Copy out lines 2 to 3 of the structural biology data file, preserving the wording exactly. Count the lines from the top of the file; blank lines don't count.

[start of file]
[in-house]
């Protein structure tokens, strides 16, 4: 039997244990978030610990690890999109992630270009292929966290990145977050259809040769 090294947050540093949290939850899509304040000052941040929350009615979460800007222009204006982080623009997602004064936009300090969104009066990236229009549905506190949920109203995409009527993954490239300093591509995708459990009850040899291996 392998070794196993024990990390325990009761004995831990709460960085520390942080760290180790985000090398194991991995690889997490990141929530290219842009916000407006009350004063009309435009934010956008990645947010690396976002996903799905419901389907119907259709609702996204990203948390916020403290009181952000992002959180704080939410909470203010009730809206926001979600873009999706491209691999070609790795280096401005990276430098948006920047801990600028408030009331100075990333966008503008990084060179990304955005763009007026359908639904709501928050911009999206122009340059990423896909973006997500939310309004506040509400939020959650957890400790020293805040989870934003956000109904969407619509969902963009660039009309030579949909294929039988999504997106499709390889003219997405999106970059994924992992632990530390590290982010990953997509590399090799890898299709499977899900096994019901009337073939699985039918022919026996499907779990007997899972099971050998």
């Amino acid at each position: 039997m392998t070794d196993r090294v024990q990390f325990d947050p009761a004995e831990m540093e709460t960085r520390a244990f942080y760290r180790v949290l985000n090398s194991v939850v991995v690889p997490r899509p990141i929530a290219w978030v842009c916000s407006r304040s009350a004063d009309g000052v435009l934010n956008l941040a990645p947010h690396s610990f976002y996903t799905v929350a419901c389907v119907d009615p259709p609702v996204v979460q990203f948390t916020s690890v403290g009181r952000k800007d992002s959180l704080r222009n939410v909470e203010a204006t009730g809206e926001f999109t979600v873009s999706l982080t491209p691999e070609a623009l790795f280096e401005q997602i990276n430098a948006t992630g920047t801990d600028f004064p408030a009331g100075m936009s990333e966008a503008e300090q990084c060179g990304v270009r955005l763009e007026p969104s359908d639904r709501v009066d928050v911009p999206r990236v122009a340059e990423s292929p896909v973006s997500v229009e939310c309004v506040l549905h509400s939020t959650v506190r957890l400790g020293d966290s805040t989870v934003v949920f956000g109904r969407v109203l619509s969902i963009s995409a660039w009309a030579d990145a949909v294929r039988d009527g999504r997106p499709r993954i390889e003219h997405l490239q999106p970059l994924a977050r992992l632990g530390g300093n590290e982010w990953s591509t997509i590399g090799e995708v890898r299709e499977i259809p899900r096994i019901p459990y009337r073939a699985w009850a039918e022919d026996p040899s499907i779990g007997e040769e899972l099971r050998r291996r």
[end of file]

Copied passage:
């Protein structure tokens, strides 16, 4: 039997244990978030610990690890999109992630270009292929966290990145977050259809040769 090294947050540093949290939850899509304040000052941040929350009615979460800007222009204006982080623009997602004064936009300090969104009066990236229009549905506190949920109203995409009527993954490239300093591509995708459990009850040899291996 392998070794196993024990990390325990009761004995831990709460960085520390942080760290180790985000090398194991991995690889997490990141929530290219842009916000407006009350004063009309435009934010956008990645947010690396976002996903799905419901389907119907259709609702996204990203948390916020403290009181952000992002959180704080939410909470203010009730809206926001979600873009999706491209691999070609790795280096401005990276430098948006920047801990600028408030009331100075990333966008503008990084060179990304955005763009007026359908639904709501928050911009999206122009340059990423896909973006997500939310309004506040509400939020959650957890400790020293805040989870934003956000109904969407619509969902963009660039009309030579949909294929039988999504997106499709390889003219997405999106970059994924992992632990530390590290982010990953997509590399090799890898299709499977899900096994019901009337073939699985039918022919026996499907779990007997899972099971050998």
């Amino acid at each position: 039997m392998t070794d196993r090294v024990q990390f325990d947050p009761a004995e831990m540093e709460t960085r520390a244990f942080y760290r180790v949290l985000n090398s194991v939850v991995v690889p997490r899509p990141i929530a290219w978030v842009c916000s407006r304040s009350a004063d009309g000052v435009l934010n956008l941040a990645p947010h690396s610990f976002y996903t799905v929350a419901c389907v119907d009615p259709p609702v996204v979460q990203f948390t916020s690890v403290g009181r952000k800007d992002s959180l704080r222009n939410v909470e203010a204006t009730g809206e926001f999109t979600v873009s999706l982080t491209p691999e070609a623009l790795f280096e401005q997602i990276n430098a948006t992630g920047t801990d600028f004064p408030a009331g100075m936009s990333e966008a503008e300090q990084c060179g990304v270009r955005l763009e007026p969104s359908d639904r709501v009066d928050v911009p999206r990236v122009a340059e990423s292929p896909v973006s997500v229009e939310c309004v506040l549905h509400s939020t959650v506190r957890l400790g020293d966290s805040t989870v934003v949920f956000g109904r969407v109203l619509s969902i963009s995409a660039w009309a030579d990145a949909v294929r039988d009527g999504r997106p499709r993954i390889e003219h997405l490239q999106p970059l994924a977050r992992l632990g530390g300093n590290e982010w990953s591509t997509i590399g090799e995708v890898r299709e499977i259809p899900r096994i019901p459990y009337r073939a699985w009850a039918e022919d026996p040899s499907i779990g007997e040769e899972l099971r050998r291996r």